I. Background Facts and Proceedings.

Around 10:30 p.m. on June 14, 2019, Brent Hauge was a front-seat passenger in a two-door vehicle when Officer Colin Scherle of the Merrill Police Department stopped the vehicle for speeding along Highway 75 in Plymouth County, Iowa. Deputy Kyle Petersen of the Plymouth County Sheriff's Department was driving in the area and stopped to assist Officer Scherle with the traffic stop. Officer Scherle's dash camera captured the stop, though it is difficult to hear most of the officers’ conversation with the vehicle's occupants. As Officer Scherle approached the driver's side to talk to the driver, Deputy Petersen approached the passenger's side. Deputy Petersen used his flashlight to see all of the occupants and observed Hauge in the front passenger seat and a female in the back seat. Hauge did not initially acknowledge Deputy Petersen's presence, staring straight ahead "like a statue" instead and then reaching into the passenger door holder to pull out what appeared to be a lottery ticket. Hauge held the lottery ticket up, using the light from Deputy Petersen's flashlight to view it, then placed it back in the door holder. After returning the lottery ticket to the door holder, Hauge began to stare straight down at the floor and continued to avoid eye contact with Deputy Petersen.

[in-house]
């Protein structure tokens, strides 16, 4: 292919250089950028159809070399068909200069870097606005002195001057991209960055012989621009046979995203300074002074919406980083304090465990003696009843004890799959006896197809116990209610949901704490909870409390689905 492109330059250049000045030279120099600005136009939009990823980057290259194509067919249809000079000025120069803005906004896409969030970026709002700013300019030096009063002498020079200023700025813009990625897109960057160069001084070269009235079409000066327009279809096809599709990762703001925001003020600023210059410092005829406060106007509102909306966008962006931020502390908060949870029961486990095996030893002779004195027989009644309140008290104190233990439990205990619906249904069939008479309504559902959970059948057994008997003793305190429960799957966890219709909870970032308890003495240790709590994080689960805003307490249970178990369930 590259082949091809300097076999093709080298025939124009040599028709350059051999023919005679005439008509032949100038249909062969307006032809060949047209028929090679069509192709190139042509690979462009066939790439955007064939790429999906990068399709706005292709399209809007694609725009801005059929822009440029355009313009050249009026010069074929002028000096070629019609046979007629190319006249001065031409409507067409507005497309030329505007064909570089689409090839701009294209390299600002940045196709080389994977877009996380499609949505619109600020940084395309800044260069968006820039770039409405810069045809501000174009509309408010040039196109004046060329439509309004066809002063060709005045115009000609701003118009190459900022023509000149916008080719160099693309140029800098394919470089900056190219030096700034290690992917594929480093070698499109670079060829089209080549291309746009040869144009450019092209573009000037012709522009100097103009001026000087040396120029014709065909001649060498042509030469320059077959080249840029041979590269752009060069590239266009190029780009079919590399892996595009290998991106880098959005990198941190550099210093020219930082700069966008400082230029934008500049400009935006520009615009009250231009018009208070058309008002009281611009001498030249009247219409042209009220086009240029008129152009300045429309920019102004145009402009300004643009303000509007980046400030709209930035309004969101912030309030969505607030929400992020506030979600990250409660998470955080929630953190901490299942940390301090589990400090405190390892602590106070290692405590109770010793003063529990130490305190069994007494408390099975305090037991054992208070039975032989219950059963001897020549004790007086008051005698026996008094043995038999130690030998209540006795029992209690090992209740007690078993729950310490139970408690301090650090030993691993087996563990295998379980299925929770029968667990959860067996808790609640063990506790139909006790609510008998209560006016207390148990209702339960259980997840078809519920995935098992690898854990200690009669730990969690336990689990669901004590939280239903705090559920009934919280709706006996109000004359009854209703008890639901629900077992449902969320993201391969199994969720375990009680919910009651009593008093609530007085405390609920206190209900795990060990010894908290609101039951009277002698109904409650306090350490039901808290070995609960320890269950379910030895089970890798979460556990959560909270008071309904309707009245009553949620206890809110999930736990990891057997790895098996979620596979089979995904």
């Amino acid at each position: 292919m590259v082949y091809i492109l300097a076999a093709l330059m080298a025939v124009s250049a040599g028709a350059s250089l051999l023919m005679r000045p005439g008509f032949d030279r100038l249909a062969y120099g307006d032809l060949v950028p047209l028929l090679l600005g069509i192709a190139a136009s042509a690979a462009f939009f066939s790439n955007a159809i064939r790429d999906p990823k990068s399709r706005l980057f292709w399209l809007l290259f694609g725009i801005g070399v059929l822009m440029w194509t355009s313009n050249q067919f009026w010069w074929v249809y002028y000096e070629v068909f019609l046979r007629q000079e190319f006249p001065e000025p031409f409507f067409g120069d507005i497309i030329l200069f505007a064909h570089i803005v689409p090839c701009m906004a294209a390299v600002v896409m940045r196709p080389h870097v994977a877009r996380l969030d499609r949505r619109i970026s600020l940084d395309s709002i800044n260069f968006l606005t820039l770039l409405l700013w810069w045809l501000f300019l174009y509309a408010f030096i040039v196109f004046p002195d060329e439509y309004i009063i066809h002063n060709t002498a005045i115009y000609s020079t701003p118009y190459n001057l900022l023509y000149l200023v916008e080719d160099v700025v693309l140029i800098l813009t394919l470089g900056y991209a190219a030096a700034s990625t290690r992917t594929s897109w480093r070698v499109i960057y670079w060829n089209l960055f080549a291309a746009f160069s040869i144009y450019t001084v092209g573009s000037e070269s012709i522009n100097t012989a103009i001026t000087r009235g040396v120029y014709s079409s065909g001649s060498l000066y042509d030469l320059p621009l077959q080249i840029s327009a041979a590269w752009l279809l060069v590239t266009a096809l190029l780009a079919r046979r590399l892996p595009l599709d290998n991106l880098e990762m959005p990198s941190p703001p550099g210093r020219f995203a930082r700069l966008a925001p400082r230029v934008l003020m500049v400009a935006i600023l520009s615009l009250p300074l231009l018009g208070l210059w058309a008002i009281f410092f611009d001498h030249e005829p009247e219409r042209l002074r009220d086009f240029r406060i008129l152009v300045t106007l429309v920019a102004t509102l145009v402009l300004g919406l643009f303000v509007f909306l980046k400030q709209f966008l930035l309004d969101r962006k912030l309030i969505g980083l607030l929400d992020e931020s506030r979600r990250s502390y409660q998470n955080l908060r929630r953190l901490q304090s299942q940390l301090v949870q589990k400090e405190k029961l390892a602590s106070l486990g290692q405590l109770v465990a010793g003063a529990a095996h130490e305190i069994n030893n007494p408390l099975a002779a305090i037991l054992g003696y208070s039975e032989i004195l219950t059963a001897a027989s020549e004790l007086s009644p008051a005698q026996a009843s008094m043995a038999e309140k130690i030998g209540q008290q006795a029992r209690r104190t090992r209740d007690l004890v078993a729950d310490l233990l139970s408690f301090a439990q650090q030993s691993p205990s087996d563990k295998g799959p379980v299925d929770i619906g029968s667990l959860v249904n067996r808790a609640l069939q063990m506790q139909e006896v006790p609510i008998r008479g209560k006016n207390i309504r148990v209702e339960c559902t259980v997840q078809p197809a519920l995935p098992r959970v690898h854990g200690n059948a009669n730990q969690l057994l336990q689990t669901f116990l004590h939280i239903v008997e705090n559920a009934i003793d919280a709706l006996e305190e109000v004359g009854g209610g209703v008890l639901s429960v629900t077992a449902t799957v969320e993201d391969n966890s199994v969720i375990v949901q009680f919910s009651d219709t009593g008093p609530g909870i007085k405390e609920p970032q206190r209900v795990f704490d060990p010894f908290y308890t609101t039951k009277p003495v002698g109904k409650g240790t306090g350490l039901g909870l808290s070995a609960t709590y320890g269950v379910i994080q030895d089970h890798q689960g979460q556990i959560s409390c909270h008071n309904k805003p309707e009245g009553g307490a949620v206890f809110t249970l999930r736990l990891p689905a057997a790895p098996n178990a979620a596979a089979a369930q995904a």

Deputy Petersen asked the passengers for their identification information, and Hauge responded by asking if he was being detained. Deputy Petersen explained

973 N.W.2d 457